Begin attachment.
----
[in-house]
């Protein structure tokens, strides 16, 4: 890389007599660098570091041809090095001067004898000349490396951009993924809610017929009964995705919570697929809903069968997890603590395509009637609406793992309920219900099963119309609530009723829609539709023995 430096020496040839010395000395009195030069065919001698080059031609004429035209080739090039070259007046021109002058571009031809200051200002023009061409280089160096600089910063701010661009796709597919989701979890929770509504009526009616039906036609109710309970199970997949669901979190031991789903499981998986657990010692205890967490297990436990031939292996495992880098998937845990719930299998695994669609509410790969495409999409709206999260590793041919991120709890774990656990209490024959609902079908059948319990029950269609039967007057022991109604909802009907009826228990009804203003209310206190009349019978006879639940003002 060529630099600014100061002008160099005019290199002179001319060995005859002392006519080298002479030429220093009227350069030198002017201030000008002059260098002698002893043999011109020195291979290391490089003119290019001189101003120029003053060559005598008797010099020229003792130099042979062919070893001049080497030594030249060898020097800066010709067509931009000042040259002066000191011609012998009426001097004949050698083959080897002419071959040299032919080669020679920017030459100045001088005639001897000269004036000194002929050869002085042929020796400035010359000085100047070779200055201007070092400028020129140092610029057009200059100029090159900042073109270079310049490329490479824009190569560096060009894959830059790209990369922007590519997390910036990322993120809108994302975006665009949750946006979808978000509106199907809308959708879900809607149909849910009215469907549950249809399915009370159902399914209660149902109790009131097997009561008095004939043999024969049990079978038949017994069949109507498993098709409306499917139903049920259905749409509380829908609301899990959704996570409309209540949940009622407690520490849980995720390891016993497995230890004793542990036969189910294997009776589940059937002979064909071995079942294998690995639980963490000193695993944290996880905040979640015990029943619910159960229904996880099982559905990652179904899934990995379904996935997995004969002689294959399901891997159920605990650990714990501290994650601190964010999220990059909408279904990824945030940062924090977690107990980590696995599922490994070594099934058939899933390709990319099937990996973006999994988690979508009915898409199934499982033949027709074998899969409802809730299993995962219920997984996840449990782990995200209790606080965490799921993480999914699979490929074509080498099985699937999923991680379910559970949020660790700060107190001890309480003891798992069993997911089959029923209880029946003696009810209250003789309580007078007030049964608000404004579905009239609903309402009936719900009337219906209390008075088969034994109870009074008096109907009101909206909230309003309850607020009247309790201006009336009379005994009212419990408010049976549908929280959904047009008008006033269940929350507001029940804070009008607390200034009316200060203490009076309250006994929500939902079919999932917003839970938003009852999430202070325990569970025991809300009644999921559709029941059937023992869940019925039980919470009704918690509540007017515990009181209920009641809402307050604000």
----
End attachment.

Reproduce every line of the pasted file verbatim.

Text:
[in-house]
């Protein structure tokens, strides 16, 4: 890389007599660098570091041809090095001067004898000349490396951009993924809610017929009964995705919570697929809903069968997890603590395509009637609406793992309920219900099963119309609530009723829609539709023995 430096020496040839010395000395009195030069065919001698080059031609004429035209080739090039070259007046021109002058571009031809200051200002023009061409280089160096600089910063701010661009796709597919989701979890929770509504009526009616039906036609109710309970199970997949669901979190031991789903499981998986657990010692205890967490297990436990031939292996495992880098998937845990719930299998695994669609509410790969495409999409709206999260590793041919991120709890774990656990209490024959609902079908059948319990029950269609039967007057022991109604909802009907009826228990009804203003209310206190009349019978006879639940003002 060529630099600014100061002008160099005019290199002179001319060995005859002392006519080298002479030429220093009227350069030198002017201030000008002059260098002698002893043999011109020195291979290391490089003119290019001189101003120029003053060559005598008797010099020229003792130099042979062919070893001049080497030594030249060898020097800066010709067509931009000042040259002066000191011609012998009426001097004949050698083959080897002419071959040299032919080669020679920017030459100045001088005639001897000269004036000194002929050869002085042929020796400035010359000085100047070779200055201007070092400028020129140092610029057009200059100029090159900042073109270079310049490329490479824009190569560096060009894959830059790209990369922007590519997390910036990322993120809108994302975006665009949750946006979808978000509106199907809308959708879900809607149909849910009215469907549950249809399915009370159902399914209660149902109790009131097997009561008095004939043999024969049990079978038949017994069949109507498993098709409306499917139903049920259905749409509380829908609301899990959704996570409309209540949940009622407690520490849980995720390891016993497995230890004793542990036969189910294997009776589940059937002979064909071995079942294998690995639980963490000193695993944290996880905040979640015990029943619910159960229904996880099982559905990652179904899934990995379904996935997995004969002689294959399901891997159920605990650990714990501290994650601190964010999220990059909408279904990824945030940062924090977690107990980590696995599922490994070594099934058939899933390709990319099937990996973006999994988690979508009915898409199934499982033949027709074998899969409802809730299993995962219920997984996840449990782990995200209790606080965490799921993480999914699979490929074509080498099985699937999923991680379910559970949020660790700060107190001890309480003891798992069993997911089959029923209880029946003696009810209250003789309580007078007030049964608000404004579905009239609903309402009936719900009337219906209390008075088969034994109870009074008096109907009101909206909230309003309850607020009247309790201006009336009379005994009212419990408010049976549908929280959904047009008008006033269940929350507001029940804070009008607390200034009316200060203490009076309250006994929500939902079919999932917003839970938003009852999430202070325990569970025991809300009644999921559709029941059937023992869940019925039980919470009704918690509540007017515990009181209920009641809402307050604000």